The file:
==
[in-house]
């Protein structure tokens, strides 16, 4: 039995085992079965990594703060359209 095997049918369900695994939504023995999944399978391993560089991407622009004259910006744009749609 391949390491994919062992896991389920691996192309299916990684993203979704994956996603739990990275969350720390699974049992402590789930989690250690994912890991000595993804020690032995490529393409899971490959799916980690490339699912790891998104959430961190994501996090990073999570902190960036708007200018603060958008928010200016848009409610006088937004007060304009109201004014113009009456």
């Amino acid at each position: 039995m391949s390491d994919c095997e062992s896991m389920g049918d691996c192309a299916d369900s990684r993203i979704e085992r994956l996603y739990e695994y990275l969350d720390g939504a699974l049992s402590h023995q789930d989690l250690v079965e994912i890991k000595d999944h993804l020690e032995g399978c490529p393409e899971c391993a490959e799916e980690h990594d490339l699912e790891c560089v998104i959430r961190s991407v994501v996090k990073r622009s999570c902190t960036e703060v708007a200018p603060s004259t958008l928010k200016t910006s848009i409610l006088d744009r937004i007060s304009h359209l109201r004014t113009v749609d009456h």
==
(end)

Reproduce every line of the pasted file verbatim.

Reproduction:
[in-house]
């Protein structure tokens, strides 16, 4: 039995085992079965990594703060359209 095997049918369900695994939504023995999944399978391993560089991407622009004259910006744009749609 391949390491994919062992896991389920691996192309299916990684993203979704994956996603739990990275969350720390699974049992402590789930989690250690994912890991000595993804020690032995490529393409899971490959799916980690490339699912790891998104959430961190994501996090990073999570902190960036708007200018603060958008928010200016848009409610006088937004007060304009109201004014113009009456």
């Amino acid at each position: 039995m391949s390491d994919c095997e062992s896991m389920g049918d691996c192309a299916d369900s990684r993203i979704e085992r994956l996603y739990e695994y990275l969350d720390g939504a699974l049992s402590h023995q789930d989690l250690v079965e994912i890991k000595d999944h993804l020690e032995g399978c490529p393409e899971c391993a490959e799916e980690h990594d490339l699912e790891c560089v998104i959430r961190s991407v994501v996090k990073r622009s999570c902190t960036e703060v708007a200018p603060s004259t958008l928010k200016t910006s848009i409610l006088d744009r937004i007060s304009h359209l109201r004014t113009v749609d009456h």